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Editorial:

Schools need your help

June 11, 2009

It’s graduation time in Huntington Beach, and this week, at least, schools can take a momentary break from budget woes and celebrate another class moving on. But it won’t be a long break. Every level of education is hurting for funding, from elementary school through college, and with the economy in a rut both statewide and nationwide, the light at the end of the tunnel looks pretty distant.

The Huntington Beach City School District, at a meeting this week, discussed eliminating staff and increasing kindergarten through second-grade class sizes to 30 students per teacher. The Huntington Beach Union High School District, eyeing $13.3 million in cuts, is looking to trim summer school programs in the near future. Golden West College has cut sessions and is packing students into the remaining ones.

If anyone is going to come to the districts’ aid in the next few months, it likely won’t be the state, particularly after the losses in the May special election. So if anyone in the community wants to lend schools a hand, we encourage them to step forward now.

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Every comprehensive campus in the high school district has a volunteer (or “VIP”) coordinator who oversees newsletters, school functions and other activities. Volunteers can assist elementary schools in countless ways. At Golden West College, residents can volunteer to be tutors or mentors. And the Golden West College Foundation, which provides scholarships for students, is always in need of funding.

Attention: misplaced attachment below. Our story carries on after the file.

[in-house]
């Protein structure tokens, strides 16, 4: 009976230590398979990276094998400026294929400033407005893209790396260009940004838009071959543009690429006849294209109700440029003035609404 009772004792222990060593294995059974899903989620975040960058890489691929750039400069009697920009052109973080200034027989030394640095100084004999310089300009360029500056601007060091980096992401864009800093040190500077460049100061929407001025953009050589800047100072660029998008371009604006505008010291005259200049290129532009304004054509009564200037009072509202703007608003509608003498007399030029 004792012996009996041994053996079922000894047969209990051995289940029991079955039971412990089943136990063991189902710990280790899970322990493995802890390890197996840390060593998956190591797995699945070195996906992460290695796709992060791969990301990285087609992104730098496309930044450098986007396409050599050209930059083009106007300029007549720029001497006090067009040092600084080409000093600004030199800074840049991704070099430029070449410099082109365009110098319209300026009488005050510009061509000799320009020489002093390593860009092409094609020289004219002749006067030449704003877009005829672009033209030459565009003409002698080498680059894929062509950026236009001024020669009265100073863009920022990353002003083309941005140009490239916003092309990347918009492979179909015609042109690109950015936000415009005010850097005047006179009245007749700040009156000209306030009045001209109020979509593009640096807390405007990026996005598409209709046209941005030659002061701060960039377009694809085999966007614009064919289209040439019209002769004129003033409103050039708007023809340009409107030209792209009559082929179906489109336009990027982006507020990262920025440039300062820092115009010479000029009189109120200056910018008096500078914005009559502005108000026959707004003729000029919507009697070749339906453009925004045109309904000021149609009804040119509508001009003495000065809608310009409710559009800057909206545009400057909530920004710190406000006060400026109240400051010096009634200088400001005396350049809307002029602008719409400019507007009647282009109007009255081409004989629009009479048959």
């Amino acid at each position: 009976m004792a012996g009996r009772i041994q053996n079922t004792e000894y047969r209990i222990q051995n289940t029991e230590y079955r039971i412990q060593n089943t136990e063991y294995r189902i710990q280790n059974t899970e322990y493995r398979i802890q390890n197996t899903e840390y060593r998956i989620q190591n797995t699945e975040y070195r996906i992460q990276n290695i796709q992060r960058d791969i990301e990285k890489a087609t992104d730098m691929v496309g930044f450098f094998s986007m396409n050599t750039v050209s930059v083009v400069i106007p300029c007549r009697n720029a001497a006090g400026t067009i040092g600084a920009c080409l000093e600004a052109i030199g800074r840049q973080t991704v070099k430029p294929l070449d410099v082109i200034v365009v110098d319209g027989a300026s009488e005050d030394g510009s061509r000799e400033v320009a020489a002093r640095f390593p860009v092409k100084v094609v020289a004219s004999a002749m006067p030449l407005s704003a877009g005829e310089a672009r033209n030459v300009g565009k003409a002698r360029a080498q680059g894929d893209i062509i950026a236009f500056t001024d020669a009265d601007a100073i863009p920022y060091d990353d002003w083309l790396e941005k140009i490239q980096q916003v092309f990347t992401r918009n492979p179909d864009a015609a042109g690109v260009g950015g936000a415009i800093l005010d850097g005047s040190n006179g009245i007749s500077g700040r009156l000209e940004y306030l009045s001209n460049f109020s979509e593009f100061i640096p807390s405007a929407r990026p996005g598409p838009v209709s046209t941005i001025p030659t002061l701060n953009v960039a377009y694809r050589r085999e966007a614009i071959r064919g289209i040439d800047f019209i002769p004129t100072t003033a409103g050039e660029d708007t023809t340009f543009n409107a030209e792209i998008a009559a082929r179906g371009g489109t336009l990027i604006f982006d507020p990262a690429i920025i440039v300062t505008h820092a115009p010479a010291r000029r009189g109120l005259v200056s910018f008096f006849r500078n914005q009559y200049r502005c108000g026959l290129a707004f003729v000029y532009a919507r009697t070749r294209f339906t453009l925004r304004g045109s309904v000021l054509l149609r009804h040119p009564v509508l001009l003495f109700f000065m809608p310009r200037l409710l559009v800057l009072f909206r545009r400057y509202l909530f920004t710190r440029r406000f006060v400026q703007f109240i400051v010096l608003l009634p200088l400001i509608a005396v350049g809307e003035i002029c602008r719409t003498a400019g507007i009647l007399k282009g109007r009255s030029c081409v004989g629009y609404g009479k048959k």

Last month, an anonymous man in the community donated $5,000 to Huntington Beach’s children’s libraries to make up for funds lost due to counterfeit tickets to the Taste of Huntington Beach. Clearly, even during a recession, our community has generous residents who are willing to give. Let’s hope our schools see some of that philanthropy during a time when the books are tight.


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